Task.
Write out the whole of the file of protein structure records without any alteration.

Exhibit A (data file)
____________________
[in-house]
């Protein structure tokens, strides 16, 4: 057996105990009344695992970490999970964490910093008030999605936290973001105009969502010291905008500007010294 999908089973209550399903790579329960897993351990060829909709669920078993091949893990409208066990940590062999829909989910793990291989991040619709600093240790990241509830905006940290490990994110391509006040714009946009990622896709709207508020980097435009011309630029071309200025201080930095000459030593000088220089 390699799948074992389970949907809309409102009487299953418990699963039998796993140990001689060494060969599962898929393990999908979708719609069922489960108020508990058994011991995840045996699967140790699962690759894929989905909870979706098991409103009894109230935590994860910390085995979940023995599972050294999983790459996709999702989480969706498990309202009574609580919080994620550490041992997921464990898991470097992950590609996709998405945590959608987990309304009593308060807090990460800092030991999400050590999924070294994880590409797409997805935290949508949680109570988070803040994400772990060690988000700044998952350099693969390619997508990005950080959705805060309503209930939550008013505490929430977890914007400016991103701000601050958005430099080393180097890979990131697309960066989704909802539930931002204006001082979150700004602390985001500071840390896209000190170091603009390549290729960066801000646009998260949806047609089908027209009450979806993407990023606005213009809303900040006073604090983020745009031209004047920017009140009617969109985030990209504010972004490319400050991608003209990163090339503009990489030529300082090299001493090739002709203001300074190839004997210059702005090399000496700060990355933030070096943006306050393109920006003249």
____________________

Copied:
[in-house]
């Protein structure tokens, strides 16, 4: 057996105990009344695992970490999970964490910093008030999605936290973001105009969502010291905008500007010294 999908089973209550399903790579329960897993351990060829909709669920078993091949893990409208066990940590062999829909989910793990291989991040619709600093240790990241509830905006940290490990994110391509006040714009946009990622896709709207508020980097435009011309630029071309200025201080930095000459030593000088220089 390699799948074992389970949907809309409102009487299953418990699963039998796993140990001689060494060969599962898929393990999908979708719609069922489960108020508990058994011991995840045996699967140790699962690759894929989905909870979706098991409103009894109230935590994860910390085995979940023995599972050294999983790459996709999702989480969706498990309202009574609580919080994620550490041992997921464990898991470097992950590609996709998405945590959608987990309304009593308060807090990460800092030991999400050590999924070294994880590409797409997805935290949508949680109570988070803040994400772990060690988000700044998952350099693969390619997508990005950080959705805060309503209930939550008013505490929430977890914007400016991103701000601050958005430099080393180097890979990131697309960066989704909802539930931002204006001082979150700004602390985001500071840390896209000190170091603009390549290729960066801000646009998260949806047609089908027209009450979806993407990023606005213009809303900040006073604090983020745009031209004047920017009140009617969109985030990209504010972004490319400050991608003209990163090339503009990489030529300082090299001493090739002709203001300074190839004997210059702005090399000496700060990355933030070096943006306050393109920006003249």